A SIMPLE TECHNIQUE FOR SELF-CALIBRATION

P.R.D.S. Mendonça and R. Cipolla

1999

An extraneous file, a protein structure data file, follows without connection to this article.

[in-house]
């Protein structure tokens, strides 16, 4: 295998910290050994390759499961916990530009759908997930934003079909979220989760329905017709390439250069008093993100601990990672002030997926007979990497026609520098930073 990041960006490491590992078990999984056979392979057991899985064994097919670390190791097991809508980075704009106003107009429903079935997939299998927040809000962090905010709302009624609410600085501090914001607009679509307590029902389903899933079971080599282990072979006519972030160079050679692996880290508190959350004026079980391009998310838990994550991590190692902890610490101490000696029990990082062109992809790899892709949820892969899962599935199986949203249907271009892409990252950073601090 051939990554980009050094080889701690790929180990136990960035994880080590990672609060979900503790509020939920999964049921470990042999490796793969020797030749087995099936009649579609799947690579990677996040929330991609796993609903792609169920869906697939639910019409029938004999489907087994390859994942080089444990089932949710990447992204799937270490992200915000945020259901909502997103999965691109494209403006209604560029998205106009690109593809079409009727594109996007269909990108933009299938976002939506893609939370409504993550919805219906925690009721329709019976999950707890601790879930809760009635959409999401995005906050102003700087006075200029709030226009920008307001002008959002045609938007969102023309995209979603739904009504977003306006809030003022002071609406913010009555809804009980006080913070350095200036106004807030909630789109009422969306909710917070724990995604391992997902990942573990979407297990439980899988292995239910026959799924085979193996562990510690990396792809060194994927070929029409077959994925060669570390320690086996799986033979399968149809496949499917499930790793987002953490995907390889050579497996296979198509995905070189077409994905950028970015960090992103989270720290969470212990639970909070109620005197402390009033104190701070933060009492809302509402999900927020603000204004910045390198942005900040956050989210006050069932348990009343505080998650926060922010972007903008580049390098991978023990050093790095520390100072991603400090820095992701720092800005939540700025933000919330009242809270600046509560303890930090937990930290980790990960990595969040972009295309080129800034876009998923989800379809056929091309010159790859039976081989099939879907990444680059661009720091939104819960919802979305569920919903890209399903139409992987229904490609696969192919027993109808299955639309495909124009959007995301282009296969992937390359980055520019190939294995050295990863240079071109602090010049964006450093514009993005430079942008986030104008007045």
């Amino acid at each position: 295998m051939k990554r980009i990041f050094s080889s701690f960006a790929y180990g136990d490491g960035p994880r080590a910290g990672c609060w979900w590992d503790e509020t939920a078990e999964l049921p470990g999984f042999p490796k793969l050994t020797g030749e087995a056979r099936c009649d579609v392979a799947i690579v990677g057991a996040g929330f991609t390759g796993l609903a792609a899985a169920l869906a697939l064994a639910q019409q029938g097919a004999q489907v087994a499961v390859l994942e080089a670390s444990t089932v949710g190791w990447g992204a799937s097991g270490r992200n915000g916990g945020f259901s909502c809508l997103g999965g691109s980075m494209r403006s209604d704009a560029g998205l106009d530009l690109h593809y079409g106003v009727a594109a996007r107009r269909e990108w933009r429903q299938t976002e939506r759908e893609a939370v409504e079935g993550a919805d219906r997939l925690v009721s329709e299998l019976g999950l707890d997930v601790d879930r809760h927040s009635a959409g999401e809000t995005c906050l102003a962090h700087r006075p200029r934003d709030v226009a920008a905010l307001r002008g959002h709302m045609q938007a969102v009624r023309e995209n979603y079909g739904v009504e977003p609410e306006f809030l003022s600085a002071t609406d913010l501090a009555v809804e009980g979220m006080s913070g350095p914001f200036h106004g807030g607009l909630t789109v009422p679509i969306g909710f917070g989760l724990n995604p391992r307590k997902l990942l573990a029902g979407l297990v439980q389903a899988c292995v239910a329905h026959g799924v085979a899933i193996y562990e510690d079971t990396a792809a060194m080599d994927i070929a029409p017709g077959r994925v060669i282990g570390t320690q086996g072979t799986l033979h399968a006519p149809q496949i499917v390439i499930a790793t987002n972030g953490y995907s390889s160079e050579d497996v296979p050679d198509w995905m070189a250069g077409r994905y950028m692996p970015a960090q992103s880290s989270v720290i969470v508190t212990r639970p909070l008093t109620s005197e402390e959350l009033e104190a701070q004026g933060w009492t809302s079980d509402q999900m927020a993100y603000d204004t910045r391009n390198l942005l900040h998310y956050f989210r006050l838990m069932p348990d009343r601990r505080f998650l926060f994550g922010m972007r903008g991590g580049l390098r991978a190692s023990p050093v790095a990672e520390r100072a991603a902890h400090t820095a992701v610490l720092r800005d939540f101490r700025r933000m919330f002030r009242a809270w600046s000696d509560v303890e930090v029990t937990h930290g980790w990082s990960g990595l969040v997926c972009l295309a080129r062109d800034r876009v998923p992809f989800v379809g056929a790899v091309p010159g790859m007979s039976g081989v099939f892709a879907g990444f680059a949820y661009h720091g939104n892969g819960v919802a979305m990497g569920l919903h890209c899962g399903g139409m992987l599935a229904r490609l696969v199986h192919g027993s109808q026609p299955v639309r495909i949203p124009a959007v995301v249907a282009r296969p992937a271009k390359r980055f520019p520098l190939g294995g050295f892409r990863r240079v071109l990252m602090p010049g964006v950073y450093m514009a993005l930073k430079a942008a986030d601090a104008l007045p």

This paper introduces an extension of Hartley's self-calibration technique based on properties of the essential matrix, allowing for the stable computation of varying focal lengths and principal point. It is well known that the three singular values of an essential must satisfy two conditions: one of them must be zero and the other two must be identical. An essential matrix is obtained from the fundamental matrix by a transformation involving the intrinsic parameters of the pair of cameras associated with the two views. Thus, constraints on the essential matrix can be translated into constraints on the intrinsic parameters of the pair of cameras. This allows for a search in the space of intrinsic parameters of the cameras in order to minimize a cost function related to the constraints. This approach is shown to be simpler than other methods, with comparable accuracy in the results. Another advantage of the technique is that it does not require as input a consistent set of weakly calibrated camera matrices (as defined by Hartley) for the whole image sequence, i.e., a set of cameras consistent with the correspondences and known up to a projective transformation.

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